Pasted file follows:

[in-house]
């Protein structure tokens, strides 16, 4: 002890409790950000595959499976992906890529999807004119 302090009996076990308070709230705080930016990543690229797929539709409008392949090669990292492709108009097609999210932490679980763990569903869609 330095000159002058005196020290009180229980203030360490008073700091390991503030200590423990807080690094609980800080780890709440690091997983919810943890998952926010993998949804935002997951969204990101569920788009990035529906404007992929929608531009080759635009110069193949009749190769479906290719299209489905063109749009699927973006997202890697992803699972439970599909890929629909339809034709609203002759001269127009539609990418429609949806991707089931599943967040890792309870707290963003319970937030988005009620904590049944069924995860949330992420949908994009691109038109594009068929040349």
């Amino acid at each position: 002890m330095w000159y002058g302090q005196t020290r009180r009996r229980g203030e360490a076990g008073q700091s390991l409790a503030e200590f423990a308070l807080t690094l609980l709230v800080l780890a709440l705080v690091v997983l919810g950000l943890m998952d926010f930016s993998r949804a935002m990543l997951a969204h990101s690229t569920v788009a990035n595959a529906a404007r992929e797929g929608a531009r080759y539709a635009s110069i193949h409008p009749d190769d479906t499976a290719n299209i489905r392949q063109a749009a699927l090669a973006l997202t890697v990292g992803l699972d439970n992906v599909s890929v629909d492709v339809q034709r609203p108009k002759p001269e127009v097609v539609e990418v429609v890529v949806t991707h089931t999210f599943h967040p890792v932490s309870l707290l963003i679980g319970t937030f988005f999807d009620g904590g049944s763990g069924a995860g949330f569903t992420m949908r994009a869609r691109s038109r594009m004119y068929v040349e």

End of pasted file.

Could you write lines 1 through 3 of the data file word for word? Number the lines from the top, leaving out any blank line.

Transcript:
[in-house]
């Protein structure tokens, strides 16, 4: 002890409790950000595959499976992906890529999807004119 302090009996076990308070709230705080930016990543690229797929539709409008392949090669990292492709108009097609999210932490679980763990569903869609 330095000159002058005196020290009180229980203030360490008073700091390991503030200590423990807080690094609980800080780890709440690091997983919810943890998952926010993998949804935002997951969204990101569920788009990035529906404007992929929608531009080759635009110069193949009749190769479906290719299209489905063109749009699927973006997202890697992803699972439970599909890929629909339809034709609203002759001269127009539609990418429609949806991707089931599943967040890792309870707290963003319970937030988005009620904590049944069924995860949330992420949908994009691109038109594009068929040349």
């Amino acid at each position: 002890m330095w000159y002058g302090q005196t020290r009180r009996r229980g203030e360490a076990g008073q700091s390991l409790a503030e200590f423990a308070l807080t690094l609980l709230v800080l780890a709440l705080v690091v997983l919810g950000l943890m998952d926010f930016s993998r949804a935002m990543l997951a969204h990101s690229t569920v788009a990035n595959a529906a404007r992929e797929g929608a531009r080759y539709a635009s110069i193949h409008p009749d190769d479906t499976a290719n299209i489905r392949q063109a749009a699927l090669a973006l997202t890697v990292g992803l699972d439970n992906v599909s890929v629909d492709v339809q034709r609203p108009k002759p001269e127009v097609v539609e990418v429609v890529v949806t991707h089931t999210f599943h967040p890792v932490s309870l707290l963003i679980g319970t937030f988005f999807d009620g904590g049944s763990g069924a995860g949330f569903t992420m949908r994009a869609r691109s038109r594009m004119y068929v040349e």